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Tuesday, September 1, 2020

Issue 2027

Great Power Competition in the Middle East
Introduction
Introduction

The Middle East And The Major World Powers

by Charles Hillvia The Caravan
Tuesday, September 1, 2020

At this disrupted time centered around the COVID-19 pandemic affecting all parts of the globe might there be a way to assess the relative standing of national regimes and the geographical regions as fields in which their interests may compete?

Featured Analysis
Featured Analysis

Russia And American Power In The Middle East

by Robert Servicevia The Caravan
Tuesday, September 1, 2020

Nothing is stranger than the notion, widely held, that Russia is a newcomer to the Middle East. After extending its rule to what is now called southern Ukraine in the late eighteenth century its territories bordered on the vast Ottoman Empire.

Featured Analysis

Mr. Magoo In Turkey

by Michael Doranvia The Caravan
Tuesday, September 1, 2020

Even a kerfuffle can reveal a strategic blunder. In December 2019, the New York Times editorial board taped an interview with former Vice President Joe Biden. A segment dealing with US-Turkish relations did not make the final cut, but eight months later, on August 15, 2020, it surfaced on the internet and sparked outrage in Turkey.

Featured Analysis

Breaking The Cycle: The Need For A Sustainable, Long-Term Policy In The Middle East

by H. R. McMastervia The Caravan
Tuesday, September 1, 2020

The inability of the United States, in cooperation with like-minded nations, to implement a consistent policy toward the greater Middle East and North Africa region (spanning Morocco in the west to Iran in the east and encompassing the northern countries of Syria and Iraq to the southern countries of Sudan and Yemen) has contributed to the extent of the region’s unravelling, diminishing American influence there.

Featured Analysis

Is China Pivoting To The Middle East?

by Paul Wolfowitzvia The Caravan
Tuesday, September 1, 2020

From the beginning, the “Pivot to Asia,” announced with some fanfare in late 2011 by President Obama and Secretary of State Clinton, was more about politics than strategy. It provided the appearance of a strategic rationale for the American retreat from the Middle East with its “endless wars,” taking advantage of our new-found “energy independence” to focus instead on the Asia-Pacific with its growing importance for American economic and security interests.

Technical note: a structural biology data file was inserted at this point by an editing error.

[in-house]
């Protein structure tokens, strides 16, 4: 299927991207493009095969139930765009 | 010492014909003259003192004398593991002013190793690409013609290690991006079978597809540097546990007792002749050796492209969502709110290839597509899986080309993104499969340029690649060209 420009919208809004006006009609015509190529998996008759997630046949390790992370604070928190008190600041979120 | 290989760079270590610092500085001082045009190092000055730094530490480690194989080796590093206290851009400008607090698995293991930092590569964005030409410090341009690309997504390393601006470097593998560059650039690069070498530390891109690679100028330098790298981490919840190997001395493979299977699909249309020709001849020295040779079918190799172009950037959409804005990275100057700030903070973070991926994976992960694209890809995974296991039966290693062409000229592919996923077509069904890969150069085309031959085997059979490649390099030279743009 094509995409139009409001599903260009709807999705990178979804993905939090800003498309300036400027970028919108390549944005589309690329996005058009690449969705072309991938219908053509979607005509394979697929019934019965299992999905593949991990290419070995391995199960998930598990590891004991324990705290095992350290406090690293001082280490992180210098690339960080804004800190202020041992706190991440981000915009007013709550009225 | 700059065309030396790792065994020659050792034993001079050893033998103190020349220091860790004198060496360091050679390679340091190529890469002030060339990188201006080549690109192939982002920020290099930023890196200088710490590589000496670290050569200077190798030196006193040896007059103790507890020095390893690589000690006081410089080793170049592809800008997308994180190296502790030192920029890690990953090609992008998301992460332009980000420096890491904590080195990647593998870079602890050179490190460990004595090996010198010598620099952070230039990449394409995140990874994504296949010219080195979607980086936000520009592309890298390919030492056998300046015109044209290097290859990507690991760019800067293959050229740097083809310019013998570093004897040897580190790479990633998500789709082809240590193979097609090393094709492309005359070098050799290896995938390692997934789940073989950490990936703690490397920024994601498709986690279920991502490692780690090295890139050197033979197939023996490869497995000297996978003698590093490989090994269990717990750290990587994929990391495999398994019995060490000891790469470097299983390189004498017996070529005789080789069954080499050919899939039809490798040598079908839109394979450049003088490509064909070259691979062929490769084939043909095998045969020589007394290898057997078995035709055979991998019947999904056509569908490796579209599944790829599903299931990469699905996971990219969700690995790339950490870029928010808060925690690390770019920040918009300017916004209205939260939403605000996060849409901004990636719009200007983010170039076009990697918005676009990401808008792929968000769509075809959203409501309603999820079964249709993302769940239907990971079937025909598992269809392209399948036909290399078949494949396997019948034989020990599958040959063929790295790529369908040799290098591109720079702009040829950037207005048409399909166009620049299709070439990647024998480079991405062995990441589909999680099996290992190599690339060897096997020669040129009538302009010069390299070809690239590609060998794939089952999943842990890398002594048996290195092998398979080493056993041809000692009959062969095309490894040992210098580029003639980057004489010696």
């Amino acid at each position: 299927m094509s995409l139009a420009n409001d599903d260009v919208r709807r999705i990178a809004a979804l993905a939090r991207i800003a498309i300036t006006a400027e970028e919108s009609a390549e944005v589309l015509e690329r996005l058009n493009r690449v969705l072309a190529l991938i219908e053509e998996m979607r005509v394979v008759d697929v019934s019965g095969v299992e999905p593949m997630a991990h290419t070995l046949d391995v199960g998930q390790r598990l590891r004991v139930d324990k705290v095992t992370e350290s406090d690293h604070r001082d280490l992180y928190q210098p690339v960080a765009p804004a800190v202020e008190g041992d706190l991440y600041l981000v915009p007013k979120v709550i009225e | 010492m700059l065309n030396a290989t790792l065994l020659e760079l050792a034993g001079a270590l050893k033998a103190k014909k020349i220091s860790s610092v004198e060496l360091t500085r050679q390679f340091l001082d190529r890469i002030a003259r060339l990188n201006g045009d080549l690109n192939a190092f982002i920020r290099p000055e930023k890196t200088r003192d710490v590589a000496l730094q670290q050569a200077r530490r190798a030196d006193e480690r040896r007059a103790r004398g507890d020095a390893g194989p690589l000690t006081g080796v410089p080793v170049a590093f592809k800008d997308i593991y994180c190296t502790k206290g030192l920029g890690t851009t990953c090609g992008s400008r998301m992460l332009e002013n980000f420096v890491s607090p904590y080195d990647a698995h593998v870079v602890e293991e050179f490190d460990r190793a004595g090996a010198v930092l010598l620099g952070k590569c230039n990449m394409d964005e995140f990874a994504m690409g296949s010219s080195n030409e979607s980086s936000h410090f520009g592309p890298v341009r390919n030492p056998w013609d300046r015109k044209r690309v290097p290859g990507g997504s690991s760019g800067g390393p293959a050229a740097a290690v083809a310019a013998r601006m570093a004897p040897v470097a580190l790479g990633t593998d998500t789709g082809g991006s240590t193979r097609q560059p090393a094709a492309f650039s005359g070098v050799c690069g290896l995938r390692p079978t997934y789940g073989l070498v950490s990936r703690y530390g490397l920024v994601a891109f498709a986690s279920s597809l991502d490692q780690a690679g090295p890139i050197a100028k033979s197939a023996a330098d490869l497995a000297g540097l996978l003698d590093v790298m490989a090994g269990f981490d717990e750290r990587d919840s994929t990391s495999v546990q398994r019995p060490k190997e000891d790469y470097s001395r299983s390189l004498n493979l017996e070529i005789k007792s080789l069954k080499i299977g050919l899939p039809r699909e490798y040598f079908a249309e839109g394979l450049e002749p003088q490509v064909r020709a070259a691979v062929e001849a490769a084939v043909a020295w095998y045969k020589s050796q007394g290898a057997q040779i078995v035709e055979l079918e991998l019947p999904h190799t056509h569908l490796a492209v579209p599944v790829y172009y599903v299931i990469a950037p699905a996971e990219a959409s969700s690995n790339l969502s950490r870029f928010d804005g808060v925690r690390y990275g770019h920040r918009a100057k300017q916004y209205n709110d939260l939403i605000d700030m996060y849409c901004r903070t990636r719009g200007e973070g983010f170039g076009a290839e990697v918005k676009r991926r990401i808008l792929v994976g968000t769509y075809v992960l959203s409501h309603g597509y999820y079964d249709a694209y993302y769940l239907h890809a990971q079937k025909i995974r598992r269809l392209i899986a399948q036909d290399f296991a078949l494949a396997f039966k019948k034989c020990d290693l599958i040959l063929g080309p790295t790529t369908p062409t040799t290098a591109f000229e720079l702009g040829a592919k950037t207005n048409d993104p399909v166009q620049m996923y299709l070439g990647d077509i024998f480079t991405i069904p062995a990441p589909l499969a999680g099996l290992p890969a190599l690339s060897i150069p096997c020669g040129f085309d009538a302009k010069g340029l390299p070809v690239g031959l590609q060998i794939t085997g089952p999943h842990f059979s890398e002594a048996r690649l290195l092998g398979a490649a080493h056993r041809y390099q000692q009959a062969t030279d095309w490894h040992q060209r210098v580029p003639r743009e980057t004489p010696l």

Featured Analysis

Middle East Policy In An Age Of Constraint

by Russell A. Bermanvia The Caravan
Tuesday, September 1, 2020

The American public has grown war weary, with no enthusiasm to return to a grand agenda for the Middle East. This reluctance is the major constraint on future policy, and it has multiple causes.

E.g., 10 / 26 / 2020
E.g., 10 / 26 / 2020
Tuesday, September 1, 2020

Issue 2027

Great Power Competition in the Middle East

Introduction

by Charles Hill Tuesday, September 1, 2020
article

Featured Analysis

by Robert Service Tuesday, September 1, 2020
article
by Michael Doran Tuesday, September 1, 2020
article
by H. R. McMaster Tuesday, September 1, 2020
article
by Paul Wolfowitz Tuesday, September 1, 2020
article
by Russell A. Berman Tuesday, September 1, 2020
article
Tuesday, June 2, 2020

Issue 2026

The Pandemic and the Middle East

Introduction

by Charles Hill Tuesday, June 2, 2020
article

Featured Analysis

by Soner Cagaptay, Deniz Yuksel Thursday, June 4, 2020
article
by Alma Keshavarz Thursday, June 4, 2020
article
by Itamar Rabinovich Tuesday, June 9, 2020
article
by Walter Russell Mead Tuesday, June 9, 2020
article
by Samuel Tadros Thursday, June 11, 2020
article
by Matt Trevithick Thursday, June 11, 2020
article
by Reuel Marc Gerecht Tuesday, June 16, 2020
article
by Russell A. Berman Tuesday, June 16, 2020
article
Tuesday, March 3, 2020

Issue 2025

Rolling Back Iran? The New Wave of Demonstrations

Introduction

by Charles Hill Tuesday, March 3, 2020
article

Featured Analysis

by Nibras Kazimi Thursday, March 5, 2020
article
by Hanin Ghaddar Thursday, March 5, 2020
article
by Sanam Vakil Tuesday, March 10, 2020
article
by Tony Badran Tuesday, March 10, 2020
article
by Karim Sadjadpour Thursday, March 12, 2020
article
Monday, December 9, 2019

Issue 1924

The Syrian Crisis

Introduction

by Charles Hill Tuesday, December 10, 2019
article

Featured Analysis

by A. Wess Mitchell Thursday, December 12, 2019
article
by Jakub Grygiel Thursday, December 12, 2019
article
by Reuel Marc Gerecht Tuesday, December 17, 2019
article
by Omar Hossino Tuesday, December 17, 2019
article
by Nibras Kazimi Thursday, December 19, 2019
article
by Tony Badran Thursday, December 19, 2019
article

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The Caravan Issue 2027: Great Power Competition In The Middle East